Advance Praise for
Boy With A Knife
A Story of Murder, Remorse, and A Prisoner’s Fight for Justice

IG Publishing


“Books like Jean Trounstine’s Boy With A Knife are urgently needed. Through the gripping story of Karter Reed, Trounstine argues passionately that locking up youth in adult prisons is cruel but sadly not unusual punishment. Reed stands for all the kids whose lives have been stunted, if not broken, by the failed policies of “tough on crime,” and he is one of the survivors. Through more than 100 letters, he taught her—and her book teaches us— to demand a more just criminal justice system.”

Nell Bernstein, Author of Burning Down the House: The End of Juvenile Prison and All Alone in the World: Children of the Incarcerated.

Boy With A Knife does for Karter Kane Reed what the media, policy makers, even advocates have failed to for decades — namely, tell the stories of those who have been imprisoned, how they got there, what happened to them, and even why. We talk about the victims, as we should; politicians name bills after them. And we tell exoneration stories, or stories of guilty offenders so long as they were convicted of non-violent drug crimes. But the perpetrators of violent crimes—young men who are victims in their own right—are too often nameless and faceless, which is why it is easy to demonize them.  Jean Trounstine tells Karter’s story with warmth, with complexity, with nuance. She weaves in his background, trial, conviction, imprisonment in the context of larger contemporary public and scholarly debates about punishment and especially, adolescents. She frames a critical contemporary debate with a very, very human face. We see through Karter the mistakes that we have made and critically, how much more needs to be done. This is essential reading for anyone who cares about justice.”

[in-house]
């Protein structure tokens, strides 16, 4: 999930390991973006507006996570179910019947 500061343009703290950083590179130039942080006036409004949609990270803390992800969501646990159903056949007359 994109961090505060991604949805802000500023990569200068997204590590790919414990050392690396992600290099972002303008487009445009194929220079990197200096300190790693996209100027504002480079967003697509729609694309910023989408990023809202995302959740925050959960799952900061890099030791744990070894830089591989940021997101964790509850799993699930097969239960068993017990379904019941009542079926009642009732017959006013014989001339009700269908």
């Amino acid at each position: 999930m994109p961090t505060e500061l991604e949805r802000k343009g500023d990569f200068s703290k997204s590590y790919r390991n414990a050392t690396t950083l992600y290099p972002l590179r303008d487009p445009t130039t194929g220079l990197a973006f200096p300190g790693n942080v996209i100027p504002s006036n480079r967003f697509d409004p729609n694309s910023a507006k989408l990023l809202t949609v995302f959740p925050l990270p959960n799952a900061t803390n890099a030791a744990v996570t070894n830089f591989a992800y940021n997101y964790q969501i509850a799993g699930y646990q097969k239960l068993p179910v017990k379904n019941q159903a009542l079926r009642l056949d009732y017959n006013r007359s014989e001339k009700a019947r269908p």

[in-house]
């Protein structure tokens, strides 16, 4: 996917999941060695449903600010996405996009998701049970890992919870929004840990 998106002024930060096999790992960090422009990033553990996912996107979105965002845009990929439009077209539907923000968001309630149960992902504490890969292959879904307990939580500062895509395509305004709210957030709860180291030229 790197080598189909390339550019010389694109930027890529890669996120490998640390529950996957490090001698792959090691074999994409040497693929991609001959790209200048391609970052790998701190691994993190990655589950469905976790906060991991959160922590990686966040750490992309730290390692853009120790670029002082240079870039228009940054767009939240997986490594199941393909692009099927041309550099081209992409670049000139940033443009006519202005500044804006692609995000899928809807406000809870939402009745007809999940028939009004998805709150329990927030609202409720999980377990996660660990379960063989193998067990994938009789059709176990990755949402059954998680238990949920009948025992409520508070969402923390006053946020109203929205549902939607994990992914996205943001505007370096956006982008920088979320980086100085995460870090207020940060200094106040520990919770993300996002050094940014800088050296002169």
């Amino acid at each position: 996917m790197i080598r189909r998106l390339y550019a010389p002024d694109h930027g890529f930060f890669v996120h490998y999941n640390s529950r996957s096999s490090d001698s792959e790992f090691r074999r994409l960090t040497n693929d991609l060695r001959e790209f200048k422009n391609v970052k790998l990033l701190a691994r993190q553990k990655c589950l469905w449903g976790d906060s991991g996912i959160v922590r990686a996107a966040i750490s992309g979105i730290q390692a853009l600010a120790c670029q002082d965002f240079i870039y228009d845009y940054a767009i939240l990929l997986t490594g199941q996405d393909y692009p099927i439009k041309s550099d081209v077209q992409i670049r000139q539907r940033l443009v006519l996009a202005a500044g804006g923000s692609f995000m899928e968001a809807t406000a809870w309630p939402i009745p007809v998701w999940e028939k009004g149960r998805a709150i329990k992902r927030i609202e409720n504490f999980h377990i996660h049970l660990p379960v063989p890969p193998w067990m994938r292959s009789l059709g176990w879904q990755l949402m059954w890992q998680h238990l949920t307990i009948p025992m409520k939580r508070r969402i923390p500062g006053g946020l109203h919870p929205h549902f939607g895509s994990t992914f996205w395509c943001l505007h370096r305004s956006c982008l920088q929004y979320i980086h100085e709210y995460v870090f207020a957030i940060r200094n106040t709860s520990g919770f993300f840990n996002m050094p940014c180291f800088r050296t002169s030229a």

Nancy Gertner
is a former U.S. federal judge, named one of “The Most Influential Lawyers of the Past 25 Years” by Massachusetts Lawyers Weekly

“With skillful storytelling and rigorous research, Jean Trounstine shows us in Boy With A Knife why young people engage in crime and violence, how we can create rehabilitation and redemption for those caught up in the system. This book shows why youth justice should move to the top of our national priorities if we want safe and equitable communities for all Americans.”

Piper Kerman, author of the New York Times bestselling Orange is the New Black: My Year in a Women’s Prison

Boy with a Knife is a masterful narrative rooted in the tragedy of a life lost and another launched into a complex journey of transformation.  Boy with a Knife is a must read—a compelling story and a deep reflection for teachers and students, advocates and policy-makers, parents and youth on the meaning of justice.”

Robert Kinscherff, PhD, JD.,William James College, National Center for Mental Health and Juvenile Justice, and the Center for Law, Brain and Behavior of Massachusetts General (MGH)